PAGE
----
Today I felt enlightened after chat with Tahn Pamutto, a Theravadin Buddhist monk who wandered freely throughout the countryside. I saw him in October with a group of Amherst students on our way to Temple Forest Monastery. At that time, he was wandering in Jaffrey in New Hampshire, where we first met in front of a Dunkin’ Donuts shop. I did not have a chance to talk to him, even say hi to introduce myself, but I was hoping our paths would come across again.
Almost one month later. From 102 miles apart to sitting at the table across from each other, our paths indeed came across sooner than I thought would be. I am very delightful this time to have the opportunity to talk, and most importantly, had a meaningful heart-to-heart conversation about his journey and way of life.
To understand our egos is to uncover who we really are. Regardless of external influences, voices hang on our heads, or past experiences, it is a present process to observe our thoughts and emotions. What I personally learn from this day-to-day reflective experience and “quiet” moment is to actually discover my hidden self and sub-conscious in face of the unknown and
uncertainties. Oftentimes, it involves a great deal of emotional energy to incrementally challenge and break through my own set of values, beliefs or forgiveness sort to speak. Aside from ego, I know what I want is on the other side of my fears. It does not to do with my identity neither internally nor externally. How we form our identities and grant power to that has always been an intrigued topic to me. I am not a huge fan of using “identity” as a label to rationalize reality, especially in an unpredictable or convoluted situation where people are not wired to be who you see or think they are. The creation of identity is supposed to help people inform about who they are, where they come from as well their histories and cultures. However, it is more so becoming a trigger to division, ignorance, miscommunications, and social inequalities. This is unfair and failures to comprehend the complexity of issues in all directions. Seeing is not always believing when it comes to validate our headlong perceptions intuitively or not, we are clueless without true knowing. And that’s where a lot of pains originated from due to flawed mentality, linear thinking, ill perspectives and absolute (bad) attitudes.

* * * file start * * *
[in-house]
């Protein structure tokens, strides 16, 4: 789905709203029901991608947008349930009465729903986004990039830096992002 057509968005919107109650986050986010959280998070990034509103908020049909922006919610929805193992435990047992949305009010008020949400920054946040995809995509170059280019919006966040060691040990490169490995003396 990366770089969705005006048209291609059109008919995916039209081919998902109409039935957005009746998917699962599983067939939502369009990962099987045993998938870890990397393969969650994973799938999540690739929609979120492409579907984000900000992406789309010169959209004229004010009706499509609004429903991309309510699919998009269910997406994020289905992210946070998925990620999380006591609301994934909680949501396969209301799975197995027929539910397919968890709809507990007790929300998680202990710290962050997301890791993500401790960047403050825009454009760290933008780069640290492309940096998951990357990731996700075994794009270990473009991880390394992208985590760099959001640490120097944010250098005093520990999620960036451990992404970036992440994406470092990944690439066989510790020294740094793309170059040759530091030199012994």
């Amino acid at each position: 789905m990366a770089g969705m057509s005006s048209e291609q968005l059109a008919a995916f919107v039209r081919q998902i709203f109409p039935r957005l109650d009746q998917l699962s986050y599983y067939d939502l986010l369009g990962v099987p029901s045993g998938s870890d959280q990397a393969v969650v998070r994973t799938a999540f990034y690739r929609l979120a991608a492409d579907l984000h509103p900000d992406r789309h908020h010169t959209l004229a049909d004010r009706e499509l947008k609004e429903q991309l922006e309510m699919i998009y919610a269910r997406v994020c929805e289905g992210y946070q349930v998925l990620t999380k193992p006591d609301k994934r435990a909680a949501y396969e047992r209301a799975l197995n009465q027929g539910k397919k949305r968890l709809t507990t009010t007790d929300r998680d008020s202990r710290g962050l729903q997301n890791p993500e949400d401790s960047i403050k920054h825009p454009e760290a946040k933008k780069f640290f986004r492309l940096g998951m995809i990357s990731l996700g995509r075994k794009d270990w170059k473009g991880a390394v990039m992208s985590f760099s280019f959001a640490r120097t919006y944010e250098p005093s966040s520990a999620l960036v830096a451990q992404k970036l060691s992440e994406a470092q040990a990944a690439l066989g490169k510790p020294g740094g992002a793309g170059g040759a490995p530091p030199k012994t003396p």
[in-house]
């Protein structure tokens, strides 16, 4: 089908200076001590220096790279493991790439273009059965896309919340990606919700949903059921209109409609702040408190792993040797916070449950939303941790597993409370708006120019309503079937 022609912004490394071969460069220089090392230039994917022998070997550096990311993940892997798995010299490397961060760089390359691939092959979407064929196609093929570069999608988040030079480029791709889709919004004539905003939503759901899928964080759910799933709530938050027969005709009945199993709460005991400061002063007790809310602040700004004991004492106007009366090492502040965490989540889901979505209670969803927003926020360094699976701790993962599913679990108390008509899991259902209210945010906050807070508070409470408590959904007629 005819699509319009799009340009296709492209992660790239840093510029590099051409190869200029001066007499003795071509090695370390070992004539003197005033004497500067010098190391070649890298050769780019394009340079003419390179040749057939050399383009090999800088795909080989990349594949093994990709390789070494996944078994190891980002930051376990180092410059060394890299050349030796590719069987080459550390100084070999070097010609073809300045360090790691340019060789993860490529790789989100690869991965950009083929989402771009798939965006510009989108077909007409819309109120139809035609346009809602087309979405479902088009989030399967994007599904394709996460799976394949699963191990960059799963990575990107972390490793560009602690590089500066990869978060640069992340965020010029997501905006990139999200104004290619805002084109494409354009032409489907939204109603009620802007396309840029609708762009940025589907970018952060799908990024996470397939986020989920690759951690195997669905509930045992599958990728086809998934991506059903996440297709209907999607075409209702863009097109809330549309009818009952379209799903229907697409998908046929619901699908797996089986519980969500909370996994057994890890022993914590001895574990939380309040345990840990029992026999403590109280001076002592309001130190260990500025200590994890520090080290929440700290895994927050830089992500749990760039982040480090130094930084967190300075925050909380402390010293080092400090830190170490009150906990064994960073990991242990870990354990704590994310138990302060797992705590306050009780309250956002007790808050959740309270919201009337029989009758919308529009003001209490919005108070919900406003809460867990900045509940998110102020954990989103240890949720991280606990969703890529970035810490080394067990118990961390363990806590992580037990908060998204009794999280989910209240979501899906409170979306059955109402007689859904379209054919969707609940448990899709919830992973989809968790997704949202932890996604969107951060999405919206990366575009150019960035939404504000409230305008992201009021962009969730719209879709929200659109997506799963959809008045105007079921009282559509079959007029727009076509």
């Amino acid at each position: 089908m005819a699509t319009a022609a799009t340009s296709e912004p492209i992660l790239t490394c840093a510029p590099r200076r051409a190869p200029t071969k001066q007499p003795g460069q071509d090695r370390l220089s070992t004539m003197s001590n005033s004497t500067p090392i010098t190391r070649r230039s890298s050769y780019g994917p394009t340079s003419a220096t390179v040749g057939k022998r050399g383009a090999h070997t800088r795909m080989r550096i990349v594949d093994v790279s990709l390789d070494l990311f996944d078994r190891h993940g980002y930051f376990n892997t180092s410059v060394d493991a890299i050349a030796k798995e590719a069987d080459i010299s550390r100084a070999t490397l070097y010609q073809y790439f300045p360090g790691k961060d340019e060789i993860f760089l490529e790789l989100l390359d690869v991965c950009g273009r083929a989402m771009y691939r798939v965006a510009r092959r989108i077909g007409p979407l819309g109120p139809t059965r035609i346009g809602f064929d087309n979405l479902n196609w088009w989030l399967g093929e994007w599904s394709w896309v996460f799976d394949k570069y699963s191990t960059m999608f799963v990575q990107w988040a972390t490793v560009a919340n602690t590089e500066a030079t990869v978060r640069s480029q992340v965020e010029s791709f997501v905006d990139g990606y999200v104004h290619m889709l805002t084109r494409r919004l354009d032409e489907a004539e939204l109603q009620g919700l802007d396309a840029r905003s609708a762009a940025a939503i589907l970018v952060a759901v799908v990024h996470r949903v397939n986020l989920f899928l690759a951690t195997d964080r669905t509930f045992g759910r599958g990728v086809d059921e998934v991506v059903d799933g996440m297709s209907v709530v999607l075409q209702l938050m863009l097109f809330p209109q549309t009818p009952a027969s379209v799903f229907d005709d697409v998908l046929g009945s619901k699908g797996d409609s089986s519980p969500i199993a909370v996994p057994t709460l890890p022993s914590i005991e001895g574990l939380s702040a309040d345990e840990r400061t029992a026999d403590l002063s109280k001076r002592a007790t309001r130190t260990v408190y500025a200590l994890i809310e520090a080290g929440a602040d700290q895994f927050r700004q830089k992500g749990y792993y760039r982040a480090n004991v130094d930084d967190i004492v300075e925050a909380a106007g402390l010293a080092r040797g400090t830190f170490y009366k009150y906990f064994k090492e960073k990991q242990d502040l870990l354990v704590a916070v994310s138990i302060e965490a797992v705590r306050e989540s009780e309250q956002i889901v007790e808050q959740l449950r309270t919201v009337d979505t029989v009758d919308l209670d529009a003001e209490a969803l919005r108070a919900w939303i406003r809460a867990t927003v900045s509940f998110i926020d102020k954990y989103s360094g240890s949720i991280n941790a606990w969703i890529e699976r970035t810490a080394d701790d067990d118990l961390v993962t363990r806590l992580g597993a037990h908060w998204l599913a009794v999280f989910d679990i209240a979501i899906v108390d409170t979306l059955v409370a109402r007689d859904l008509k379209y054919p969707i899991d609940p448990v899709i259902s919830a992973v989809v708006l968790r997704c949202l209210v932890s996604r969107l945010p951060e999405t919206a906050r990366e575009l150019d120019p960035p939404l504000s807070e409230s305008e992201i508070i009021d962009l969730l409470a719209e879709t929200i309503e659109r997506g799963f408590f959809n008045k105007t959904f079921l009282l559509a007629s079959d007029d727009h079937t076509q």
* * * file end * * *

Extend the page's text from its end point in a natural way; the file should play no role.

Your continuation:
The pursuit of real happiness is in absence our egos. Even just letting go a tiny bit would make a difference, which essentially we give ourselves permission to become who we really are. That’s how I define real happiness, where our hearts and minds are harmoniously tune in action.